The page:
I Am Jazz star Jazz Jennings posted her first photo after gender reassignment surgery this week, thanking fans for their love and support.
"I’m doing great, thanks for all of the love and support," the 17-year-old Jennings wrote on Thursday, alongside a smiling selfie from her hospital bed.
Jennings announced earlier this month that she was undergoing an experimental reassignment surgery.
"Because I started the blockers so early, I never went through puberty," Jennings told her fans on her YouTube channel. "I got this implant in my arm… it blocks testosterone in my body so I don’t develop as a male and get a beard, mustache and deep voice. That’s why I’m able to be so feminine. I didn’t have growth in that region."
Jennings explained that her doctors will need to perform a "special procedure" to construct a vagina, using extracts from her peritoneal lining, a thin membrane surrounding the stomach.
"They take that out through my belly button. They use that and harvest that and use it to create the vaginal canal. It looks like real vagina tissue and it feels like vagina tissue. It allows them to make a bigger canal," Jennings continued.
She said the procedure is so rarely performed that "something could go wrong." However, based on the photo she shared this week, it looks like everything went well.
Jennings said the surgery was filmed for future episodes of I Am Jazz. Since season four ended in February, it could be anywhere between eight months to a year before the new episodes air.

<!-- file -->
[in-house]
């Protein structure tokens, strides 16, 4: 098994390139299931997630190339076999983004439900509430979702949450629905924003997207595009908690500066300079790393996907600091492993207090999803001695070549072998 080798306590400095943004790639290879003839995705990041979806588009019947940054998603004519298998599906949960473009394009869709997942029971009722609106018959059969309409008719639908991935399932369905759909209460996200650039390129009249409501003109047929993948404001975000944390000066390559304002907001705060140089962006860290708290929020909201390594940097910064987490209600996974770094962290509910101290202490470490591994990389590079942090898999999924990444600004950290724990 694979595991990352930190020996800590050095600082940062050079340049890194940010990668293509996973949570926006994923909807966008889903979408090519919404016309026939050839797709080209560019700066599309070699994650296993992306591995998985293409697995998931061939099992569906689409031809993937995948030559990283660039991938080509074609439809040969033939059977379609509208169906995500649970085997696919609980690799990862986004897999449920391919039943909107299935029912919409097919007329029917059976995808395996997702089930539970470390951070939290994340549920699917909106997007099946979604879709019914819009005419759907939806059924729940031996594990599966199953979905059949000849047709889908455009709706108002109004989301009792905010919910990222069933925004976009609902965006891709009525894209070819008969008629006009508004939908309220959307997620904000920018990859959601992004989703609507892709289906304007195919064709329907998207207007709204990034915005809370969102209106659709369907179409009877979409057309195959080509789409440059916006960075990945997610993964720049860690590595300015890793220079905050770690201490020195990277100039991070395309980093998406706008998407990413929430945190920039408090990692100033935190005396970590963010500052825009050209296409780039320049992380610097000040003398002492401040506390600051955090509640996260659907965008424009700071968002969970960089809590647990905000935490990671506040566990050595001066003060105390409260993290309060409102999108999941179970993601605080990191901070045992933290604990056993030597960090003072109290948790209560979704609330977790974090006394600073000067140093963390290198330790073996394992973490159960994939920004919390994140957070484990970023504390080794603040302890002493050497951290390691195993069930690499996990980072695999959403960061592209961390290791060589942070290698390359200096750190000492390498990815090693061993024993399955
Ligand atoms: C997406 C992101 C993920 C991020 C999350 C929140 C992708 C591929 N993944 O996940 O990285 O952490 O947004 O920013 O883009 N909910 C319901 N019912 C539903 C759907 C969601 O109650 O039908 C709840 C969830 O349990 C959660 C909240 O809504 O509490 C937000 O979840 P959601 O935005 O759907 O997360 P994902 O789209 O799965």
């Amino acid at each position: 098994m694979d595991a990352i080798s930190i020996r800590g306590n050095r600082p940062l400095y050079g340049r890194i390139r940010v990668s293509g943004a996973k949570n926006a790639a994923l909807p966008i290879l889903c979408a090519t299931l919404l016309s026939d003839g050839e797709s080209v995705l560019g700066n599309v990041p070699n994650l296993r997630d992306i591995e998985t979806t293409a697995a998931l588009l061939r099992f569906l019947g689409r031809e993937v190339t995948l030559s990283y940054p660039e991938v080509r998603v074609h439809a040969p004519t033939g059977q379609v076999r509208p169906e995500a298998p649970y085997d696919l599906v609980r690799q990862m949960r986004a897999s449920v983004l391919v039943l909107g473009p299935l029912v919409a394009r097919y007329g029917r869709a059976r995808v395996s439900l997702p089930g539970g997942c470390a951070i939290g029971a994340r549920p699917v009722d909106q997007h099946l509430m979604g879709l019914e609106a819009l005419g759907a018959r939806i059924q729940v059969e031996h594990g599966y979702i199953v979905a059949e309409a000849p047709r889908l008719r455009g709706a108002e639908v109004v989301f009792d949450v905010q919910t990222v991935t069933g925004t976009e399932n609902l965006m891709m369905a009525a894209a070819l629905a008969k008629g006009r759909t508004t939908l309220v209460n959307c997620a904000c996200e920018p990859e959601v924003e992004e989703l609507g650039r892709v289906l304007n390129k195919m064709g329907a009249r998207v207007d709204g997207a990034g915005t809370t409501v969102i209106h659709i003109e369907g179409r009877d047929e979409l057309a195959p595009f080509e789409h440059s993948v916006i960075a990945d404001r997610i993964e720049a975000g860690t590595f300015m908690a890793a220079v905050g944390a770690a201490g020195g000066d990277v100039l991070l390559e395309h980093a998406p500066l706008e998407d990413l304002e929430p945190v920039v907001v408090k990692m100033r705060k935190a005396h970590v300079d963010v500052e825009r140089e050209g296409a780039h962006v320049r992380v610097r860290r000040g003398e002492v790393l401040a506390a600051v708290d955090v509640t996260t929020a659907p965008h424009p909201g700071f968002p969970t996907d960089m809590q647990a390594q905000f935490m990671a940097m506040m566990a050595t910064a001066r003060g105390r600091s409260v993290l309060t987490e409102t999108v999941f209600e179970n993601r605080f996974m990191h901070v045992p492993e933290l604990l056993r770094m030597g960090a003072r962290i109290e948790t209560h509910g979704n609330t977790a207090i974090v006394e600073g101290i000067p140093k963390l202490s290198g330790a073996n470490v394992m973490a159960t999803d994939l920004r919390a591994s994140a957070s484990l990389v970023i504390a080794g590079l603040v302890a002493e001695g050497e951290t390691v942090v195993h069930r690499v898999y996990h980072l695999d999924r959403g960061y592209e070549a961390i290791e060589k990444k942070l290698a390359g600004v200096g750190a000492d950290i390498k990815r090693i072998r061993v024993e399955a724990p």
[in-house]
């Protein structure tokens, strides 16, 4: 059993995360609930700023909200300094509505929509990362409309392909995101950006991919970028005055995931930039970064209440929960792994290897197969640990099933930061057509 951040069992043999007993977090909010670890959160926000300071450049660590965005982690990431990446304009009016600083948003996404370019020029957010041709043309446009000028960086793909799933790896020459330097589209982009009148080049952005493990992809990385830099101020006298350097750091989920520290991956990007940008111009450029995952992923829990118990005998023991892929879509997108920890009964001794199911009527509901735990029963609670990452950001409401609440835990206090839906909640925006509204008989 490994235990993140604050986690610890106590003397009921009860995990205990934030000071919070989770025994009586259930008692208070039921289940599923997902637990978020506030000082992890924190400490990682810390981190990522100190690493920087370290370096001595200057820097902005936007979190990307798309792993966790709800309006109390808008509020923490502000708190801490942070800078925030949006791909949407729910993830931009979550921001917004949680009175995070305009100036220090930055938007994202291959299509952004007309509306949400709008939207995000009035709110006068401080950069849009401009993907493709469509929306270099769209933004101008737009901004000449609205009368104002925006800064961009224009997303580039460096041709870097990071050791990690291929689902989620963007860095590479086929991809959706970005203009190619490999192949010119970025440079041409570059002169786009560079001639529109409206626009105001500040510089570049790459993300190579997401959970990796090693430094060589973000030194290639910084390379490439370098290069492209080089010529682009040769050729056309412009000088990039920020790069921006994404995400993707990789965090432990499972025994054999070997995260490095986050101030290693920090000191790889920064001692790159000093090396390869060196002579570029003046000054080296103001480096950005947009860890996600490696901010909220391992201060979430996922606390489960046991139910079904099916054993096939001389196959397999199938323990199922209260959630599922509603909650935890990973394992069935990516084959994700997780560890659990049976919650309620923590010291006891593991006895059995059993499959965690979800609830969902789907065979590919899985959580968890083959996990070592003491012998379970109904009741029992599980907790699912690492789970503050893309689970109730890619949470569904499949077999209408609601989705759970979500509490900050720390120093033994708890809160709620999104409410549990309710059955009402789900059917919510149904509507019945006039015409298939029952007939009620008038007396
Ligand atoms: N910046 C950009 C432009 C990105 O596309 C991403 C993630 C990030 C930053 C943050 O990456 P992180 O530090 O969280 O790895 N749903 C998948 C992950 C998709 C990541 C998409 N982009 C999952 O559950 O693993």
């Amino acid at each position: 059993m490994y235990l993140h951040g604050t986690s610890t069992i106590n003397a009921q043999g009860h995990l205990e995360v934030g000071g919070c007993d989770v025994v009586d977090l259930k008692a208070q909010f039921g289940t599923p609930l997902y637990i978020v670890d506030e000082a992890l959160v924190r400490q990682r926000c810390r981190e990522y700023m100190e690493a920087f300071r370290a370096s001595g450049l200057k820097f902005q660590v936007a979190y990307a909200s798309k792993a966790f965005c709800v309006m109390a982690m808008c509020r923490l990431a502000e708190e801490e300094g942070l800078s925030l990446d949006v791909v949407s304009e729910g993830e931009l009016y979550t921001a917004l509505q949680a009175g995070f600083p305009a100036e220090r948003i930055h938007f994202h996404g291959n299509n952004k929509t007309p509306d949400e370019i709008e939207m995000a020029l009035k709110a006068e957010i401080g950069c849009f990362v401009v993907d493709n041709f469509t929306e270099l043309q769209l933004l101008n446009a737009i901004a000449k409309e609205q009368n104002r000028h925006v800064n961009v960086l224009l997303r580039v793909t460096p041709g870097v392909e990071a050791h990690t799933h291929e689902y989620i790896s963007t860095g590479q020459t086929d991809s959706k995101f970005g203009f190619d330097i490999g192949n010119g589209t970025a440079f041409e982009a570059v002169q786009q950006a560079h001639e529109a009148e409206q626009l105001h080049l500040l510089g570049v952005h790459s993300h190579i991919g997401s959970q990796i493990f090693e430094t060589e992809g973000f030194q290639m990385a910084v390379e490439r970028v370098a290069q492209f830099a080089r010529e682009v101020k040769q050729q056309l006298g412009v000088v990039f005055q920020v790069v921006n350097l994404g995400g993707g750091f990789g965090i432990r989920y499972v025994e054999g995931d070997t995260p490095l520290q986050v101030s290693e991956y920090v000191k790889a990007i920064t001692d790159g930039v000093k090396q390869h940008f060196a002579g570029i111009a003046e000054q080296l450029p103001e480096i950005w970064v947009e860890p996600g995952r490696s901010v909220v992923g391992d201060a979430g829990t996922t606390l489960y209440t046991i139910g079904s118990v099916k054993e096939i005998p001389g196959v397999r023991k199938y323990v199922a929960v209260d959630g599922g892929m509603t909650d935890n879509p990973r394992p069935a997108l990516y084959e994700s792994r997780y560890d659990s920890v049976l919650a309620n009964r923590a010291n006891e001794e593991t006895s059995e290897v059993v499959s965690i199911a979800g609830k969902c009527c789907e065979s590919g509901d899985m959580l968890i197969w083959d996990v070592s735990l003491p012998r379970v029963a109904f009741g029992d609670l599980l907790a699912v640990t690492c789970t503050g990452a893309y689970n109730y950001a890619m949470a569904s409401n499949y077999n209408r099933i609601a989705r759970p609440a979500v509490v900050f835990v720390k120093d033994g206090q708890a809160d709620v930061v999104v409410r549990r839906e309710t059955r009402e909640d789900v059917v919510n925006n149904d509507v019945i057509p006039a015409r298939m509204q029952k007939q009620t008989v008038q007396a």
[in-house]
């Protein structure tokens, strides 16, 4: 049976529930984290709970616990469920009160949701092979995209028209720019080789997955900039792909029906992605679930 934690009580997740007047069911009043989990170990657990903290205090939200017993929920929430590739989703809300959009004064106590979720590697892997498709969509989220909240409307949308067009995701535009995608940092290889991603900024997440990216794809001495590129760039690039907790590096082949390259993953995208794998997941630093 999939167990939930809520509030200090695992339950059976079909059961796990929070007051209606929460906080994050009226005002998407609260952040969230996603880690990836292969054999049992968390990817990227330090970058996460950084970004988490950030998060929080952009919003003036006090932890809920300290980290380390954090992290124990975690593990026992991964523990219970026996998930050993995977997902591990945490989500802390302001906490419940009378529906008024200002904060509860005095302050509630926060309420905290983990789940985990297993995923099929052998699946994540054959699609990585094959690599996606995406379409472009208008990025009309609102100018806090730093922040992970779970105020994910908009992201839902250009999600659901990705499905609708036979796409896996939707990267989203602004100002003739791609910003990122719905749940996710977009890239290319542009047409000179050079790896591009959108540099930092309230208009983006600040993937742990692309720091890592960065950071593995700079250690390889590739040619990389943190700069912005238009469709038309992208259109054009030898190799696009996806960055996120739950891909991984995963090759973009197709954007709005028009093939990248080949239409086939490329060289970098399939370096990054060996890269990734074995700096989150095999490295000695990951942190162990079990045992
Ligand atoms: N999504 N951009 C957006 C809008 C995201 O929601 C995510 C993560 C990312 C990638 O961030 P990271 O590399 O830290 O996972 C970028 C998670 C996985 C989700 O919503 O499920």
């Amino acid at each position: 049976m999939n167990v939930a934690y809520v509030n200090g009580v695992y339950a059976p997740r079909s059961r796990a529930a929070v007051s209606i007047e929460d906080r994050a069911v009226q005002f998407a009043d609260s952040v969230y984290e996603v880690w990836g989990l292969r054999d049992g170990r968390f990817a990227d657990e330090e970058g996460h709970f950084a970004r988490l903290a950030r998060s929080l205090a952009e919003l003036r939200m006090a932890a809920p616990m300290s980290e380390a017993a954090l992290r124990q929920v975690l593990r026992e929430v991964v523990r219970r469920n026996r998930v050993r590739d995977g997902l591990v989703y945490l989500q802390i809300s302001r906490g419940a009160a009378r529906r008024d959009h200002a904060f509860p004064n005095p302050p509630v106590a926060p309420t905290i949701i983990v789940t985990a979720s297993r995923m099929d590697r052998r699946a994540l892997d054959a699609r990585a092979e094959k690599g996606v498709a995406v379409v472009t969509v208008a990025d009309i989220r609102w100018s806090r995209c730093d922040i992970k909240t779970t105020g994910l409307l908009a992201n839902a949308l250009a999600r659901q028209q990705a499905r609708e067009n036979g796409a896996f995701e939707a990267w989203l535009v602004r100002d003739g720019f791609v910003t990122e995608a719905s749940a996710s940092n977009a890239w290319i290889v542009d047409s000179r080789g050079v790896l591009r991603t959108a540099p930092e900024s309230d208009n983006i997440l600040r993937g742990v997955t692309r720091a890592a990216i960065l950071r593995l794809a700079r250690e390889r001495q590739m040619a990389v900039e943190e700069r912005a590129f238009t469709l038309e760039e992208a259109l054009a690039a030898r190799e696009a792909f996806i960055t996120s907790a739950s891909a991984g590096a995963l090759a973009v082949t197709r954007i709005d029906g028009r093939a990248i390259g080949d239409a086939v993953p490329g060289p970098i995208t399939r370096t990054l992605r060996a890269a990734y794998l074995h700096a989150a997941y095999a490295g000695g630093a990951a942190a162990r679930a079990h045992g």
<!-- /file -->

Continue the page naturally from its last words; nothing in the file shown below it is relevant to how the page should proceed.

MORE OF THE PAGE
Jennings, who uses Jennings as a pseudonym, is a trans activist. She gained national attention when she was only six years old and was diagnosed with gender identity disorder when she was five. Her TLC series debuted in July 2015.
After sharing the photo from her hospital bed this week, Jennings was once again targeted by Derick Dillard, who was fired from the Duggar family-starring Counting On for his repeated transphobic remarks about her. "This kind of thinking should not be encouraged by media. A system that allows this kind of child abuse is clearly broken," Dillard wrote.
In November, Jennings took the high road, tweeting, "In the face of constant ignorance and hatred I prefer to disregard negative opinions and continue moving forward with love."0comments
“I just want to be as open as I can. It will show other people that being transgender … is OK, it’s not something negative at all," Jennings told ABC News in 2015. "It’s something that I embrace, that my family embraces, and we just live our life, we face the challenges, we conquer them and we move on.”
Photo credit: Twitter/Jazz Jennings